An elementary school teacher for twelve years, and an instructor at the Bauhaus from 1923 until 1933, Josef Albers was one of the most influential artist-educators to immigrate to the United States during the 1930s.
Ceramist Michael Sherill received a visual arts fellowship from the North Carolina Arts Council in 1992. His work is in several major collections, including the Mint Museum of Art, Charlotte, North Carolina. He has been making pots for more than twenty years.
Mary Douglas believes that our history as a nation is made up of many private, personal memories embodied in souvenirs. Such memories are just as important, she feels, as the "official" history taught in our institutions.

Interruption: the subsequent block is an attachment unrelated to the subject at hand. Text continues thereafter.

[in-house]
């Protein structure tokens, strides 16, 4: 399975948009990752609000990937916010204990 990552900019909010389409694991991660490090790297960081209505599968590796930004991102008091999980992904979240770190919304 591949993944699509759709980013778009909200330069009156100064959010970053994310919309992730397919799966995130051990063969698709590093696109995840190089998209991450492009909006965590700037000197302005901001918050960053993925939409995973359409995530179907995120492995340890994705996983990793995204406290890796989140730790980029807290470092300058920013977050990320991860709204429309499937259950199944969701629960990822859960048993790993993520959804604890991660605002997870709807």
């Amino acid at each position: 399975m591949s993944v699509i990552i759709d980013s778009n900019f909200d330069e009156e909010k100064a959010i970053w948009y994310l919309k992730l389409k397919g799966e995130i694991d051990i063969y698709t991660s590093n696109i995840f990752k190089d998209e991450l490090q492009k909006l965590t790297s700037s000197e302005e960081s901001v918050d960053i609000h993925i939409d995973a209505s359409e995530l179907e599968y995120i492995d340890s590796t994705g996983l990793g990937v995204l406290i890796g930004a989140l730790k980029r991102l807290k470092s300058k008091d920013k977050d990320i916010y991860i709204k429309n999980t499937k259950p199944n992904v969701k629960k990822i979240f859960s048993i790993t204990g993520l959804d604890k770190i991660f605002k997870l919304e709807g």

Daingerfield grew up in Fayetteville, North Carolina, where his family moved when he was two years old. In 1880 he went to New York, where he studied briefly with Walter Satterlee and exhibited for the first time at the National Academy of Design.
Jody Stewart-Keller is a self-taught bead artist whose work is inspired by her Scottish and Native American heritage, the strong women of her family, and her deep sense of the “Sacred Feminine.” She typically employs the “peyote” stitch, a process that resembles painting with glass beads.
Charles F. Quest wanted to be an artist from when he was a boy and copied old-master paintings onto his bedroom walls. He studied art in Washington and then traveled to France, Spain, and England. Quest taught at the Washington University School of Fine Arts in St.